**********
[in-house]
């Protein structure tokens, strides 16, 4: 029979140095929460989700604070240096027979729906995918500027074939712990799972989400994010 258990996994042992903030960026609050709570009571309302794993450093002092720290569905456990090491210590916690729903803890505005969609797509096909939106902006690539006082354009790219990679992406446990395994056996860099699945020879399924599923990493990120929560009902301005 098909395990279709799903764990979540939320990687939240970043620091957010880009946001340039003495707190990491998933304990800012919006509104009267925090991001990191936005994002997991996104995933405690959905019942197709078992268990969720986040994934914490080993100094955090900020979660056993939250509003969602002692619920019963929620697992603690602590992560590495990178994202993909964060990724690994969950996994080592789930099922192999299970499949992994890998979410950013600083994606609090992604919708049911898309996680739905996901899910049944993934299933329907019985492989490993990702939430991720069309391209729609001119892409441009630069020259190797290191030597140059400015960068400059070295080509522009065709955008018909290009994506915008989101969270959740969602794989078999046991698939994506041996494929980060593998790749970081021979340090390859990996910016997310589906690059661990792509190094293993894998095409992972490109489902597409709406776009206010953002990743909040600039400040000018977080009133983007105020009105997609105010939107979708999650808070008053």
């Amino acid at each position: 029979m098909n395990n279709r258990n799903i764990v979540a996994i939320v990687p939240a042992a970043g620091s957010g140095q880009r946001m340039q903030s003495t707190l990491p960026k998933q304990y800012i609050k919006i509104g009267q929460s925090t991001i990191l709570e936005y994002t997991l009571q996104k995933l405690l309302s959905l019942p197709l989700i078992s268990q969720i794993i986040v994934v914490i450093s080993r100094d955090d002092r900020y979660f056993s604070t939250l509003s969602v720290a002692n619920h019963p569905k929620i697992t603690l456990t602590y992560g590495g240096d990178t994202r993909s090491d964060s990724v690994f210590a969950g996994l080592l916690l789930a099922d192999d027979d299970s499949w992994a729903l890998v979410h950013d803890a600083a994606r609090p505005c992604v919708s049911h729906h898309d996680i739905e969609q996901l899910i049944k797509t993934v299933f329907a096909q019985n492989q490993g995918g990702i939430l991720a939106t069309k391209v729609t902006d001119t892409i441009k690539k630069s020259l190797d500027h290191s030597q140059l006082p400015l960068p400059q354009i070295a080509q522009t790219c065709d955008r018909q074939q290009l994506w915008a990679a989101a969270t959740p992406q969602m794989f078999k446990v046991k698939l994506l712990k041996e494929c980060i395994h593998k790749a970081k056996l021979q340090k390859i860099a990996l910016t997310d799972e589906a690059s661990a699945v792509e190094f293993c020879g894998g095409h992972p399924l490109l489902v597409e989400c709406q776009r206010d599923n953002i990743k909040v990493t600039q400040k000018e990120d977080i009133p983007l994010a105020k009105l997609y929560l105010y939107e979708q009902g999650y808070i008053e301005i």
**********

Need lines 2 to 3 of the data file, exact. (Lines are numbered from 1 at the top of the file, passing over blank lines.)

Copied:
């Protein structure tokens, strides 16, 4: 029979140095929460989700604070240096027979729906995918500027074939712990799972989400994010 258990996994042992903030960026609050709570009571309302794993450093002092720290569905456990090491210590916690729903803890505005969609797509096909939106902006690539006082354009790219990679992406446990395994056996860099699945020879399924599923990493990120929560009902301005 098909395990279709799903764990979540939320990687939240970043620091957010880009946001340039003495707190990491998933304990800012919006509104009267925090991001990191936005994002997991996104995933405690959905019942197709078992268990969720986040994934914490080993100094955090900020979660056993939250509003969602002692619920019963929620697992603690602590992560590495990178994202993909964060990724690994969950996994080592789930099922192999299970499949992994890998979410950013600083994606609090992604919708049911898309996680739905996901899910049944993934299933329907019985492989490993990702939430991720069309391209729609001119892409441009630069020259190797290191030597140059400015960068400059070295080509522009065709955008018909290009994506915008989101969270959740969602794989078999046991698939994506041996494929980060593998790749970081021979340090390859990996910016997310589906690059661990792509190094293993894998095409992972490109489902597409709406776009206010953002990743909040600039400040000018977080009133983007105020009105997609105010939107979708999650808070008053």
């Amino acid at each position: 029979m098909n395990n279709r258990n799903i764990v979540a996994i939320v990687p939240a042992a970043g620091s957010g140095q880009r946001m340039q903030s003495t707190l990491p960026k998933q304990y800012i609050k919006i509104g009267q929460s925090t991001i990191l709570e936005y994002t997991l009571q996104k995933l405690l309302s959905l019942p197709l989700i078992s268990q969720i794993i986040v994934v914490i450093s080993r100094d955090d002092r900020y979660f056993s604070t939250l509003s969602v720290a002692n619920h019963p569905k929620i697992t603690l456990t602590y992560g590495g240096d990178t994202r993909s090491d964060s990724v690994f210590a969950g996994l080592l916690l789930a099922d192999d027979d299970s499949w992994a729903l890998v979410h950013d803890a600083a994606r609090p505005c992604v919708s049911h729906h898309d996680i739905e969609q996901l899910i049944k797509t993934v299933f329907a096909q019985n492989q490993g995918g990702i939430l991720a939106t069309k391209v729609t902006d001119t892409i441009k690539k630069s020259l190797d500027h290191s030597q140059l006082p400015l960068p400059q354009i070295a080509q522009t790219c065709d955008r018909q074939q290009l994506w915008a990679a989101a969270t959740p992406q969602m794989f078999k446990v046991k698939l994506l712990k041996e494929c980060i395994h593998k790749a970081k056996l021979q340090k390859i860099a990996l910016t997310d799972e589906a690059s661990a699945v792509e190094f293993c020879g894998g095409h992972p399924l490109l489902v597409e989400c709406q776009r206010d599923n953002i990743k909040v990493t600039q400040k000018e990120d977080i009133p983007l994010a105020k009105l997609y929560l105010y939107e979708q009902g999650y808070i008053e301005i």